"Good-night, Mr. Finn," the Duchess said to him, "I know the people have been boring you."

"Not in the least."

"I saw Sir Gregory at it, and I can guess what Sir Gregory was talking about."

"I like Sir Gregory, Duchess."

"That shows a very Christian disposition on your part. And then there was Sir Harry. I understood it all, but I could not hinder it. But it had to be done, hadn't it?—And now there will be an end of it."

"Everybody has treated me very well," said Phineas, almost in tears. "Some people have been so kind to me that I cannot understand why it should have been so."

"Because some people are your very excellent good friends. We,—that is, Marie and I, you know,—thought it would be the best thing for you to come down and get through it all here. We could see that you weren't driven too hard. By the bye, you have hardly seen her,—have you?"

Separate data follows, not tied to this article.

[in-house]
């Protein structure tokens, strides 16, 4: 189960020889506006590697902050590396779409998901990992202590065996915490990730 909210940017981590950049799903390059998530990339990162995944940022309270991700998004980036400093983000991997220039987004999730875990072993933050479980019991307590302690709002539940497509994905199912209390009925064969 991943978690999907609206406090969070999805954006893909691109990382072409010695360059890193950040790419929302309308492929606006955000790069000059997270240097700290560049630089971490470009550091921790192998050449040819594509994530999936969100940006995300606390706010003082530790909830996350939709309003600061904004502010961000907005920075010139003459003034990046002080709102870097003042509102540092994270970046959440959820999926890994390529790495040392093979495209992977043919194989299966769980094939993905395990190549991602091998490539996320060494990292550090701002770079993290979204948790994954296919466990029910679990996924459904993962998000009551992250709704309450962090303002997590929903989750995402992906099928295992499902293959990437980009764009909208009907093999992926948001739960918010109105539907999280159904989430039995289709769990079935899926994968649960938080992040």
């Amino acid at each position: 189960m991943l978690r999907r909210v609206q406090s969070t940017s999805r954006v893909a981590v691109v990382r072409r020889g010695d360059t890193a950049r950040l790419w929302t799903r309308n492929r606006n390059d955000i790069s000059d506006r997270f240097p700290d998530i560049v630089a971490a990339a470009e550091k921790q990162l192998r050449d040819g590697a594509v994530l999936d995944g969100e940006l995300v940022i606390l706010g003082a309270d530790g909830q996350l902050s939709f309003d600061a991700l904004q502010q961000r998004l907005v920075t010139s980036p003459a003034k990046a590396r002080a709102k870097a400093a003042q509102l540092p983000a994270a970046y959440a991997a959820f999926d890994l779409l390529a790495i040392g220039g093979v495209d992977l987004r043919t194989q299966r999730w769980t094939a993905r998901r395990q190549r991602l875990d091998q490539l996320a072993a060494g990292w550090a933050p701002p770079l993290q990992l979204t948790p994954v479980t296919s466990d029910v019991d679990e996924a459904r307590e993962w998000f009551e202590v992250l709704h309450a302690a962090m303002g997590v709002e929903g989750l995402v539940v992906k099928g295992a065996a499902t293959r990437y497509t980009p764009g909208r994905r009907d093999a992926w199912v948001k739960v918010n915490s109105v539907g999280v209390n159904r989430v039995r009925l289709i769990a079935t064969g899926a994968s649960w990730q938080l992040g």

"Hardly, since I was upstairs with your Grace."

"My Grace will manage better for you to-morrow. I didn't like to tell you to take her out to dinner, because it would have looked a little particular after her very remarkable journey to Prague. If you ain't grateful you must be a wretch."

"But I am grateful."

"Well; we shall see. Good-night. You'll find a lot of men going to smoke somewhere, I don't doubt."



CHAPTER LXXV

The Trumpeton Feud Is Settled